Benaissa and Sultan see this approach as best for France, which has yet to carve out a major slice of the rapidly growing global Modest fashion clothing purchased by Muslim women reported at $44 bn in 2015. The duo wants to remove Modest’s stigma in the West by looking beyond its association with Islam. “Hijab is a personal matter of faith,” they repeatedly told French media during interviews.

modest fashion show, paris, goltune
photo by © David TERGEMINA / TRG prod

The strategy of separating religion from fashion was well-received by France’s fledging Modest scene. Sabrina Parnanzone, the blogger behind Modest Fashion France, told Goltune that she’s faced a really hard time getting people to understand the project, and the seriousness of it. I’ve had to constantly justify myself that no, my goal is not the Islamization of France,” said Parnanzone.

“People here are really reticent about Modest fashion because most don’t know what it is. They just associate it with Islamic fashion.”

Parnanzone firmly believes Modest fashion needs to be positioned as “universal” to broaden its appeal.

“Yes, all the clothes on the [Modestissime] catwalk were not modest, but that’s not a bad thing, because it’s not just targeting one type of woman, but all women and this is the magic of fashion,” said Alla.

France’s domestic market alone offers rich rewards. Sultan claims the French Modest fashion sector “is as big if not bigger than the UK and US”. She also points to the huge opportunities of exporting to neighbouring countries, such as Germany, Belgium and the Netherlands.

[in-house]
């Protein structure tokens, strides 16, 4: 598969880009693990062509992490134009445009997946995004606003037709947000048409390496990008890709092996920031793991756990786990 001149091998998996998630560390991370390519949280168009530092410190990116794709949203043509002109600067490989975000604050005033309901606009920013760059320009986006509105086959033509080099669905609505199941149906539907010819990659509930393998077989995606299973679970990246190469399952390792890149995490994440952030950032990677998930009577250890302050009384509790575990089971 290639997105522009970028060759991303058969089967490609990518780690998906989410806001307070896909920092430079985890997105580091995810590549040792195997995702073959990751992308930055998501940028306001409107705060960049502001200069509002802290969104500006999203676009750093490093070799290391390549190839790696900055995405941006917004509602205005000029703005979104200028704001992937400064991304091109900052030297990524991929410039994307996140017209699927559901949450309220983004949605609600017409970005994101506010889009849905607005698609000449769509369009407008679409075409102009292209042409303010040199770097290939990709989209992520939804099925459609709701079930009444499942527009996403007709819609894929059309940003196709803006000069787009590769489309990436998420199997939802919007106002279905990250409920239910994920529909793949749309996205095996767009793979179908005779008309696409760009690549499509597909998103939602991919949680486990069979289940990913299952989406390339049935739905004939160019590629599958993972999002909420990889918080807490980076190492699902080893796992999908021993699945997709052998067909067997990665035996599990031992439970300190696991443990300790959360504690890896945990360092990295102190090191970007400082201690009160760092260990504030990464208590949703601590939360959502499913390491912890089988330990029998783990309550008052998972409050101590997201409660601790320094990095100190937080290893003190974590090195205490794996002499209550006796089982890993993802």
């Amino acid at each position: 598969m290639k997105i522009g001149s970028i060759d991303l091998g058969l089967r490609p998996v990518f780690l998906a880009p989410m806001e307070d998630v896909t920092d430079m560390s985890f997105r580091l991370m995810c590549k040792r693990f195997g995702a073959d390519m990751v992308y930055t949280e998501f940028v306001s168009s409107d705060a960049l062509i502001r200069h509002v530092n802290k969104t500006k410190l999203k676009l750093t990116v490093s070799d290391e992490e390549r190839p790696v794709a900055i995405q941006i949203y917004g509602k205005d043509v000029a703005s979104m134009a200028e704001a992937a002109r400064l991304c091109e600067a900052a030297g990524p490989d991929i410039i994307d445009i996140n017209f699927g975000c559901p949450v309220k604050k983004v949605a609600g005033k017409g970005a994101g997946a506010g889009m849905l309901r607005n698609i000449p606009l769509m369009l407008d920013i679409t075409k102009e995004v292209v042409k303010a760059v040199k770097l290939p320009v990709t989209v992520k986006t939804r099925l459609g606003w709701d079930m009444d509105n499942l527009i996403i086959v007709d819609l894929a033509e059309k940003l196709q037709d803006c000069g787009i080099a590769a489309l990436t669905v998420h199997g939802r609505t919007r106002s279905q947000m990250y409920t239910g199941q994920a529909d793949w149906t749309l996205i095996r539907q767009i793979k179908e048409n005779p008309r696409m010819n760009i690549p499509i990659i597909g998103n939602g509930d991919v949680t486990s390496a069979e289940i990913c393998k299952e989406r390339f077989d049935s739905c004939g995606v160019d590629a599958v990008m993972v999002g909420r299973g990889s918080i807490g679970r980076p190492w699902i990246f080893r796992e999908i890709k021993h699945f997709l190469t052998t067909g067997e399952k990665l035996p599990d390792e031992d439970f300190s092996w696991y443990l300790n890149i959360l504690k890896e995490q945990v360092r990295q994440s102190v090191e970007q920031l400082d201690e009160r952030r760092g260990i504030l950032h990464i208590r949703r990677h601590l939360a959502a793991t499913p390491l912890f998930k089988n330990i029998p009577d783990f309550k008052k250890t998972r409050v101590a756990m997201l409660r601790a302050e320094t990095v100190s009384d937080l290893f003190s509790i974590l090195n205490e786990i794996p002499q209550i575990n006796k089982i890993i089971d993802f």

“People here are really reticent about Modest fashion because most don’t know what it is. They just associate it with Islamic fashion.”

For Sultan, the first step is to break through “the preconceived notions that Modest fashion is Muslim fashion, which in French minds are girls with hijabs wearing black clothes.”

“We are hopeful of changing this weakness and making it our biggest strength by challenging these misconceptions, portraying a brighter and clearer image of Modest fashion as something trendy and colourful. A new vision for all French people.”

Paris modest fashion week didn’t get the same attention compared to similar events in Istanbul, London and Dubai. Modestissime couldn’t secure its own standalone event, instead it was part of OFS.

“The relief, the pleasure, and the sensation that finally, something great has happened here in France. For Modest fashion to occur during such a major [Paris] Fashion Week, allowing us to discover several international brands including new French label Vertuoses, we are super happy,” said Parnanzone.